Attached"What would you do if I was shot?" 300 asked innocuously.
250 stopped, one foot on the staircase, and eyed his partner. It had been a long day of cat and mouse with Niels, and 300 was sprawled on his back across the sofa, lounging. His jacket was open, stylishly framing a long expanse of crisp white shirt. One foot dangled off the edge of the couch to graze the ground. He gazed thoughtfully at the ceiling, head tilted just so.
If 250 didn't know the man so well, he could've believed that this was a genuinely innocent question - mere curiosity. But there was something calculated to way 300 had draped himself across the couch. 250 furrowed his brow, unsure of what sort of game they were playing. "You really have to ask?" he droned, stepping down from the staircase and resting his folded arms on the back of the sofa.
300 shrugged, knitting his hands on top of his stomach. "I was just wondering."
250 cocked an eyebrow. "Why? You plan on getting shot sometime soon?"
"Of course not," 300 sco
Make Yourself Useful250 sighed noisily and fwumped yet another stack of clothes on the counter. A freshly pressed dress shirt stared up at him from the top of the pile, buttons winking in the light. 250 eyed the offending article of clothing before shooting a sharp look at its offending owner. As usual, 300 sat in his favorite armchair, legs crossed, a newspaper open. He looked the picture of a 1950s sitcom father. 250 huffed and crossed his arms behind the counter.
The newspaper twitched. 300 looked up. "Is something wrong?"
250 frowned. Normally, 300's refusal to help around the house wasn't a real issue - more like something to be thrown in the Scot's face periodically, just to remind him who did the actual work when the day was done. But today, 250 had cleaned the entire house top to bottom: dusting, sweeping, wiping, scrubbing, even vacuuming and mopping; from bedrooms to bathrooms to kitchen to basement. And 250 could have tolerated doing all that by himself - it was, after all, his house, and it ne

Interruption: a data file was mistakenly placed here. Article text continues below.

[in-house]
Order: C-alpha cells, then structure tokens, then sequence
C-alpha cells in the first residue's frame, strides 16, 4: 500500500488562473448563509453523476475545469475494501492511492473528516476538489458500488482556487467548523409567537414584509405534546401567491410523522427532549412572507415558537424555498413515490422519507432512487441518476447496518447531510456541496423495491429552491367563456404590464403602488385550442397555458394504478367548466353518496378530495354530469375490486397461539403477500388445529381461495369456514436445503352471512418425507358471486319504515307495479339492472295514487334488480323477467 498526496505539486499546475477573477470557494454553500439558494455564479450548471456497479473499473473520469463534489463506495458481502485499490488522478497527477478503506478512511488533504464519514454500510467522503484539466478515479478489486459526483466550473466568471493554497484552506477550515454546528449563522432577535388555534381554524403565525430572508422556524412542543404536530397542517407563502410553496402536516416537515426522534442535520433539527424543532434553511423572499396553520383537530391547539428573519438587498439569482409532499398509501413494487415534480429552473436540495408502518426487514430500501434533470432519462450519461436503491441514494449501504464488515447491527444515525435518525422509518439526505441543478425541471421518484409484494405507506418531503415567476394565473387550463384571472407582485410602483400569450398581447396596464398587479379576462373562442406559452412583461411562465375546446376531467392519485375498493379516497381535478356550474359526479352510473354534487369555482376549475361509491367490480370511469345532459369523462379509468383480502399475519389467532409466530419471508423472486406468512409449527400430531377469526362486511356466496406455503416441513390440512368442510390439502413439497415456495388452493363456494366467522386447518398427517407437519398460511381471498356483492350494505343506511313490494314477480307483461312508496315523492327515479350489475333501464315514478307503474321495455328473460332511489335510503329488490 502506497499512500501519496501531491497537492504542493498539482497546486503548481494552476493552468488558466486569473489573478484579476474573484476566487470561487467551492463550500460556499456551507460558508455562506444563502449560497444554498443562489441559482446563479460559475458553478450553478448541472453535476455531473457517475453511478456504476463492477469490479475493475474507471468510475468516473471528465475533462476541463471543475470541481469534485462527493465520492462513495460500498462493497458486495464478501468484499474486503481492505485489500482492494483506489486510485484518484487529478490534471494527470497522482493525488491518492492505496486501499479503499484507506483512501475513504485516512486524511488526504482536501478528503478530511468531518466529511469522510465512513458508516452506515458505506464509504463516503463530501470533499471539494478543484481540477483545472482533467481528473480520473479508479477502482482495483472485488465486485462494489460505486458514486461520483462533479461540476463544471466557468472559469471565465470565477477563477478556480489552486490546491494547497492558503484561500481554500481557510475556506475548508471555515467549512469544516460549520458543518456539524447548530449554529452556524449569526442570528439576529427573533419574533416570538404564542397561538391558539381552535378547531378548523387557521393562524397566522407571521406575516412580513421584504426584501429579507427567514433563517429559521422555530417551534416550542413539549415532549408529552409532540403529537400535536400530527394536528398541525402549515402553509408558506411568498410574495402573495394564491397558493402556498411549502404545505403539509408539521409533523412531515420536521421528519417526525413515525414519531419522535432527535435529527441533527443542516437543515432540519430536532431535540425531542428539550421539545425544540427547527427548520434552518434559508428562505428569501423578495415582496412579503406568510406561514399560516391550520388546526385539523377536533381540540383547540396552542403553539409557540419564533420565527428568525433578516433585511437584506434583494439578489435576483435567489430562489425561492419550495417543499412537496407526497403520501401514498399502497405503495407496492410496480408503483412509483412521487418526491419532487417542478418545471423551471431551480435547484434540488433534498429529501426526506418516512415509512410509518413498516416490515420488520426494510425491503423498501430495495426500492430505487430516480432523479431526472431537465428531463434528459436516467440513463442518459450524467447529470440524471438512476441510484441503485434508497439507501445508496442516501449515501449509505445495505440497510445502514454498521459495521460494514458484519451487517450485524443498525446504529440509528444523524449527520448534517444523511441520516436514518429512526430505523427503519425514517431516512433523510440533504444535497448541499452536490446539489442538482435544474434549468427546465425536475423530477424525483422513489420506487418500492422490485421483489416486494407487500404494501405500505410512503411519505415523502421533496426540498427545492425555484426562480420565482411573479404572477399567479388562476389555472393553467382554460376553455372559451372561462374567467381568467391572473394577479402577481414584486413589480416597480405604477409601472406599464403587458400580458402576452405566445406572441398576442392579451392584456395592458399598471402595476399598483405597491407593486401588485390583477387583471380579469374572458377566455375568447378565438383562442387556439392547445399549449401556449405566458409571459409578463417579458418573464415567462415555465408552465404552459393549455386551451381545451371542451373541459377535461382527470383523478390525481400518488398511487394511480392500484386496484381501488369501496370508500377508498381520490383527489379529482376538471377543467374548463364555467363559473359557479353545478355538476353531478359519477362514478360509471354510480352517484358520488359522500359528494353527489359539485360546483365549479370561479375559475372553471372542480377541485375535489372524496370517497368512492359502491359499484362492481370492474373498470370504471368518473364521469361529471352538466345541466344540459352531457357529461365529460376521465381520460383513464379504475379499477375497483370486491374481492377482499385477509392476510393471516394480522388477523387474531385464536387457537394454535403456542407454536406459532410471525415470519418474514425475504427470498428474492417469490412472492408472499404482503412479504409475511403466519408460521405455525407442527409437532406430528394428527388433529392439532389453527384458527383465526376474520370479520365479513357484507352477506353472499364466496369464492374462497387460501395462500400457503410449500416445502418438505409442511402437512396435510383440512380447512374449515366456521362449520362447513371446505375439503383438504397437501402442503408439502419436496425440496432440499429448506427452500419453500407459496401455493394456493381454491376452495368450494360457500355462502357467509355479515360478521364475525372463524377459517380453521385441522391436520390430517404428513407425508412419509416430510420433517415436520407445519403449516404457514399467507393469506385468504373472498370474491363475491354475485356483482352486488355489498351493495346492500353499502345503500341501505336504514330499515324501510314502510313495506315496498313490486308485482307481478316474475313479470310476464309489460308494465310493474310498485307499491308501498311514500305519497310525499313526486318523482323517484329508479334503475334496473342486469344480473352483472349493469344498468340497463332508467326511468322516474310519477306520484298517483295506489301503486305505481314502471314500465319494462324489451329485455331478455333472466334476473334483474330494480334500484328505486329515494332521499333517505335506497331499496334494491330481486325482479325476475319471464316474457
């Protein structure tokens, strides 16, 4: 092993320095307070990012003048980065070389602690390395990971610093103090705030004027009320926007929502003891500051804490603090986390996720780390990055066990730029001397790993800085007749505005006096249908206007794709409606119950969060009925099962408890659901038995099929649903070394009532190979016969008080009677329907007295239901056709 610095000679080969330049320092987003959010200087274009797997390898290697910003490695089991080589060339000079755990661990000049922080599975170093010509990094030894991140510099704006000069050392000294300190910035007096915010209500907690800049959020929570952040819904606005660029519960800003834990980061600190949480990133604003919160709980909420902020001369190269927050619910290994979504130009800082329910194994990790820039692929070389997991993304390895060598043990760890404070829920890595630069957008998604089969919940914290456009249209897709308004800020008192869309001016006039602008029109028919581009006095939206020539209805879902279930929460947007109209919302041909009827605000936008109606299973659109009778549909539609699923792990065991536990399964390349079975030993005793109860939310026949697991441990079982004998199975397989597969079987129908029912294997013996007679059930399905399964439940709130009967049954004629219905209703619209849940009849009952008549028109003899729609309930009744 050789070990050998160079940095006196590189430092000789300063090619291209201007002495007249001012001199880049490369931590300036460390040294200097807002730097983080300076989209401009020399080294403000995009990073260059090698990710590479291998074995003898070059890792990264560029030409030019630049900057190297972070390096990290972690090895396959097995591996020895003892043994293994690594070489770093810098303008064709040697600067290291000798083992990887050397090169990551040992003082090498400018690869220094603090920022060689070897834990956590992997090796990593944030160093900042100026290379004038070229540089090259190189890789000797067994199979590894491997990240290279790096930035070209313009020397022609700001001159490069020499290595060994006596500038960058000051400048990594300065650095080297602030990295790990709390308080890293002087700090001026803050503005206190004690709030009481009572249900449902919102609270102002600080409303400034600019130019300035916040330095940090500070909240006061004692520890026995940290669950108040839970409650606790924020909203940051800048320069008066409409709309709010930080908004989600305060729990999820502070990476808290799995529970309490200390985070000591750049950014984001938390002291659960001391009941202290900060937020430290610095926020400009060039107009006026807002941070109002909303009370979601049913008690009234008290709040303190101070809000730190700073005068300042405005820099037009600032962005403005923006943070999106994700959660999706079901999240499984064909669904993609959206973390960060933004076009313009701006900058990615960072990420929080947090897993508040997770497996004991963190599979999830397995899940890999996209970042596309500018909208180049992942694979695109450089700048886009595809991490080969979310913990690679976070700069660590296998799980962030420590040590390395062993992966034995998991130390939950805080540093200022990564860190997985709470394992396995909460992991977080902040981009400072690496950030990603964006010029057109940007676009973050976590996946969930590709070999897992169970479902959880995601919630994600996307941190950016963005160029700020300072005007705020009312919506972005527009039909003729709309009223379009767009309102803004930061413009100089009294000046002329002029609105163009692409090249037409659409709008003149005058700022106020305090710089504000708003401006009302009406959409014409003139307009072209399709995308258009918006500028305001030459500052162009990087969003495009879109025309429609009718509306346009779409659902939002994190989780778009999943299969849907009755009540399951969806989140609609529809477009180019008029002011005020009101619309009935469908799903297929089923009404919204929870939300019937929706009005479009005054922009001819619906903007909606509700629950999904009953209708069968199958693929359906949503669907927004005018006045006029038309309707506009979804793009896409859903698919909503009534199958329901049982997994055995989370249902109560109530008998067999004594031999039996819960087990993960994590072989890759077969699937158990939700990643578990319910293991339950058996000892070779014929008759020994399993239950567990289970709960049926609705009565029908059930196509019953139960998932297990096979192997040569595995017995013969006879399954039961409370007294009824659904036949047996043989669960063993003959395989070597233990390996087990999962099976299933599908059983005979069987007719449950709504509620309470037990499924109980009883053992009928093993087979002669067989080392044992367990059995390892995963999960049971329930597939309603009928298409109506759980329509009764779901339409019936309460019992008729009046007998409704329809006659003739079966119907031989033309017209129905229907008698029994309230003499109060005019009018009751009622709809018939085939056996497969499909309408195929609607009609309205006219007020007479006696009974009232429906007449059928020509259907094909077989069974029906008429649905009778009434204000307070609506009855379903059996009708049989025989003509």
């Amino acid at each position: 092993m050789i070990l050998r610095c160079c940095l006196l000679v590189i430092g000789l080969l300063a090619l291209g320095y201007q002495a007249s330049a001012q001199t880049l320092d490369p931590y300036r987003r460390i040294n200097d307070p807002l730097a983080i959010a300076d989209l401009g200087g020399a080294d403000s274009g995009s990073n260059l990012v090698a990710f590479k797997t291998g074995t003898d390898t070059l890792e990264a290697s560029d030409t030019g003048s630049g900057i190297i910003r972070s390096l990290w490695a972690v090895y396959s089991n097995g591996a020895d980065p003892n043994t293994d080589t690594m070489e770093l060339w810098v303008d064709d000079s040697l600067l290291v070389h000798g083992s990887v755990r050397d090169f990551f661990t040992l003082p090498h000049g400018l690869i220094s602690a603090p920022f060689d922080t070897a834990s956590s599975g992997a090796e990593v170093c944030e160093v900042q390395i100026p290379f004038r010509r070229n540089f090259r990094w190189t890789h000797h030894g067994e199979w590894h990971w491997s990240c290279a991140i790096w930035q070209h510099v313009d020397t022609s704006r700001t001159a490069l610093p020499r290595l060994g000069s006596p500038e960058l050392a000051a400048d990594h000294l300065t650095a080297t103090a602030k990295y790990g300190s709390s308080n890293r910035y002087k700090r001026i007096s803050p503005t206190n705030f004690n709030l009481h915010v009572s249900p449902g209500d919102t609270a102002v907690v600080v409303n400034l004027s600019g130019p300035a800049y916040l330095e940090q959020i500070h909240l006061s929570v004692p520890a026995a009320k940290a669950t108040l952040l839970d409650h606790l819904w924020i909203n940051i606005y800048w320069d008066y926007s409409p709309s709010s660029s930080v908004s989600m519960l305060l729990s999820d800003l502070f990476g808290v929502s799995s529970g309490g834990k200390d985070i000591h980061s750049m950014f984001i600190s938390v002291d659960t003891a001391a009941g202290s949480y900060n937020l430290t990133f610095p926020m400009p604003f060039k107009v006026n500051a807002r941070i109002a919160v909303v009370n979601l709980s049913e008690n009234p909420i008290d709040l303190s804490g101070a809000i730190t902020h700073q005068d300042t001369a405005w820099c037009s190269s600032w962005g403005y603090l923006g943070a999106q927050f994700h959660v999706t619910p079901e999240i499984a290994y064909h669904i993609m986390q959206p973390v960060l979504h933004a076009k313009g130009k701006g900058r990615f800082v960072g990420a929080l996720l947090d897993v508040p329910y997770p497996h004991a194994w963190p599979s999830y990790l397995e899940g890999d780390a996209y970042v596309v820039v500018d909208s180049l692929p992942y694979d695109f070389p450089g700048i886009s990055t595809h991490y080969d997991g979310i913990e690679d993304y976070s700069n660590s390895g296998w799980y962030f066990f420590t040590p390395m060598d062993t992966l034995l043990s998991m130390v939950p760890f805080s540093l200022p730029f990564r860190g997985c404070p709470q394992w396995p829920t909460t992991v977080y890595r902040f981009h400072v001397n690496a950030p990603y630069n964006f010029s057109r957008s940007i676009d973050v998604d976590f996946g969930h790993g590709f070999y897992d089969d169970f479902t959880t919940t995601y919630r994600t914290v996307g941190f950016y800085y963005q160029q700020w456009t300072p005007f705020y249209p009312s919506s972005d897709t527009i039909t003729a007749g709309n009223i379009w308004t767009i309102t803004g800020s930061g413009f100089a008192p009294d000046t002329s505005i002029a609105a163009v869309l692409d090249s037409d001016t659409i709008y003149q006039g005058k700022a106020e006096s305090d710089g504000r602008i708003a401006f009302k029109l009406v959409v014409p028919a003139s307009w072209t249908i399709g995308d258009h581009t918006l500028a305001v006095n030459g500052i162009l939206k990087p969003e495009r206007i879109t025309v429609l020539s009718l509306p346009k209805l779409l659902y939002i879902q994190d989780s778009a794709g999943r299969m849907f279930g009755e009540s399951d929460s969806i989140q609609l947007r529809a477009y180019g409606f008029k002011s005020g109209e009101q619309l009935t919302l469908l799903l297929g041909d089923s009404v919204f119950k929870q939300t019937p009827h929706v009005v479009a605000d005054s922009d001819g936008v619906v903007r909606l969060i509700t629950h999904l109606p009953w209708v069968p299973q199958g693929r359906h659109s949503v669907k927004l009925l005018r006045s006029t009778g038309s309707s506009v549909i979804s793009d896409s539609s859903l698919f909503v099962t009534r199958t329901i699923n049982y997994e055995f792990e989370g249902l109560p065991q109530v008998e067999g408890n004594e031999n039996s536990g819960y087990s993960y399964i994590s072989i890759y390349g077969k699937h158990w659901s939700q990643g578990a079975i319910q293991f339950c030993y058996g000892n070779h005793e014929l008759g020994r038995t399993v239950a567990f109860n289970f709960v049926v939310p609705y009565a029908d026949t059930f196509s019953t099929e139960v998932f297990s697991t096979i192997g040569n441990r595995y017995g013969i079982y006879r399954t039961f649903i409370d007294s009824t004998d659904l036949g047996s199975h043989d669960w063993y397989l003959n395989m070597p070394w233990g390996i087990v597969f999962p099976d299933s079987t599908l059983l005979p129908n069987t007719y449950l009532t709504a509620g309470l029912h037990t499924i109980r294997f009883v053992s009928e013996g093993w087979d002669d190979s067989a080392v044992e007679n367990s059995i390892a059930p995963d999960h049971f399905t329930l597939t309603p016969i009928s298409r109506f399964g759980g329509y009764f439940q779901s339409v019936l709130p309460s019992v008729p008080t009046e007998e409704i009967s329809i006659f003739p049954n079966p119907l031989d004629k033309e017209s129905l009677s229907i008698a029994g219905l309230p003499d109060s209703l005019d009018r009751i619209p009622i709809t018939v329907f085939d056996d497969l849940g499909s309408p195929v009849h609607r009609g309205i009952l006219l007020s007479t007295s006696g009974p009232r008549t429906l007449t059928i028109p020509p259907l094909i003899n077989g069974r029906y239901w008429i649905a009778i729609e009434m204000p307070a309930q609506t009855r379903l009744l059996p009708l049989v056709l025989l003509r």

What It TookHe sat hunched over in the hard plastic chair, covering his face with his hands. The hurried footsteps of doctors and nurses on the other side of the door and the indistinct voices over the PA system created a counterpoint to his racing heart. The fear hadn't abated since Gyldensted had fired that shot yesterday morning.
Remarkable, really, how focused he'd been through the fear focused enough to take out Gyldensted and four of his men and get 250 out of there alive. Alive oh God They'd rushed 250 into surgery as soon they'd arrived at the hospital the medical team had been waiting, of course the Boss had alerted them but that felt like an eternity ago, and no one was telling him anything.
He stood and started pacing the quiet hall where they'd told him to wait. He had no idea what the Boss had said so the medical staff would let him stay, but he was grateful for it. It was better to feel helpless and terrified here, where he'd hear right away if anyth
Ghosts Of The PastLuther got out of the car, clutching a bouquet of flowers with one hand.
He then walked slowly to the cemetery, a sombre look attached on his face,
as he walked towards the older parts of the cemetery, he sighed to himself
over what he was doing.
"It's ridiculous," he thought to himself. "I should really let go, but I can't.
It feels like a hundred years already."